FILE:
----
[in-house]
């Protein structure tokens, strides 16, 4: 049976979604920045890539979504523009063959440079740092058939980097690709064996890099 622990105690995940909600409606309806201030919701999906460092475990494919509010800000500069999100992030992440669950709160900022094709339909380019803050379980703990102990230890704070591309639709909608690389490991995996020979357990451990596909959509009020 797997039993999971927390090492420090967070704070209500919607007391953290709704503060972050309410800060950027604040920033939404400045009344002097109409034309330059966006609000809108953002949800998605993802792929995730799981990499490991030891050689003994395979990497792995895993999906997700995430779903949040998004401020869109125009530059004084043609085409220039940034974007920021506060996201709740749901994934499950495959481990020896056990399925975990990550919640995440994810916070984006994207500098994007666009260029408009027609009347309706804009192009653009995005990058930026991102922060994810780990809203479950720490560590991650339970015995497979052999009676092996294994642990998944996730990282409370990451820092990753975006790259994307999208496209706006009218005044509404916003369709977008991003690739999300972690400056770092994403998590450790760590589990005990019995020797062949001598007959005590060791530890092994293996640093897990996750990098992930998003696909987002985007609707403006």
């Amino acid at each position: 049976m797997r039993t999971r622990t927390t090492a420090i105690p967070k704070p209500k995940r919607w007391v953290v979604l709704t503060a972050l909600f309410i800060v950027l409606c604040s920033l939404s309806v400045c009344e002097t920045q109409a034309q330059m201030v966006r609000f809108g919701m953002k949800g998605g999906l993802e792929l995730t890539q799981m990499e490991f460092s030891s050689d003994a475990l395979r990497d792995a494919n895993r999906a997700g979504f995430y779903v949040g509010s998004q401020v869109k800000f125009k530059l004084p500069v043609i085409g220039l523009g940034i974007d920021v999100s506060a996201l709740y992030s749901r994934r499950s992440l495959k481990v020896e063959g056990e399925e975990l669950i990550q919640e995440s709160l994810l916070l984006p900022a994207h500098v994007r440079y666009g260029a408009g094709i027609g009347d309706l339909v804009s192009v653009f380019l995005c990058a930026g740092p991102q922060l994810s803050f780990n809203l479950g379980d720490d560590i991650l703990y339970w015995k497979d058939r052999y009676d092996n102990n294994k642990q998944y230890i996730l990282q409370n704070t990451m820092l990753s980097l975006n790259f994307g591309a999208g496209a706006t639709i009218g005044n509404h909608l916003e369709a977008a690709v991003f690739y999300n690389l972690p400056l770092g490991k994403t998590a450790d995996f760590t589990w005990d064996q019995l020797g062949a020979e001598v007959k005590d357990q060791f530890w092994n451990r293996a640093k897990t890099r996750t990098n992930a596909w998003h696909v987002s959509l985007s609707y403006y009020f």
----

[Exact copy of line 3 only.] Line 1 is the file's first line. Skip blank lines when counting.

């Amino acid at each position: 049976m797997r039993t999971r622990t927390t090492a420090i105690p967070k704070p209500k995940r919607w007391v953290v979604l709704t503060a972050l909600f309410i800060v950027l409606c604040s920033l939404s309806v400045c009344e002097t920045q109409a034309q330059m201030v966006r609000f809108g919701m953002k949800g998605g999906l993802e792929l995730t890539q799981m990499e490991f460092s030891s050689d003994a475990l395979r990497d792995a494919n895993r999906a997700g979504f995430y779903v949040g509010s998004q401020v869109k800000f125009k530059l004084p500069v043609i085409g220039l523009g940034i974007d920021v999100s506060a996201l709740y992030s749901r994934r499950s992440l495959k481990v020896e063959g056990e399925e975990l669950i990550q919640e995440s709160l994810l916070l984006p900022a994207h500098v994007r440079y666009g260029a408009g094709i027609g009347d309706l339909v804009s192009v653009f380019l995005c990058a930026g740092p991102q922060l994810s803050f780990n809203l479950g379980d720490d560590i991650l703990y339970w015995k497979d058939r052999y009676d092996n102990n294994k642990q998944y230890i996730l990282q409370n704070t990451m820092l990753s980097l975006n790259f994307g591309a999208g496209a706006t639709i009218g005044n509404h909608l916003e369709a977008a690709v991003f690739y999300n690389l972690p400056l770092g490991k994403t998590a450790d995996f760590t589990w005990d064996q019995l020797g062949a020979e001598v007959k005590d357990q060791f530890w092994n451990r293996a640093k897990t890099r996750t990098n992930a596909w998003h696909v987002s959509l985007s609707y403006y009020f």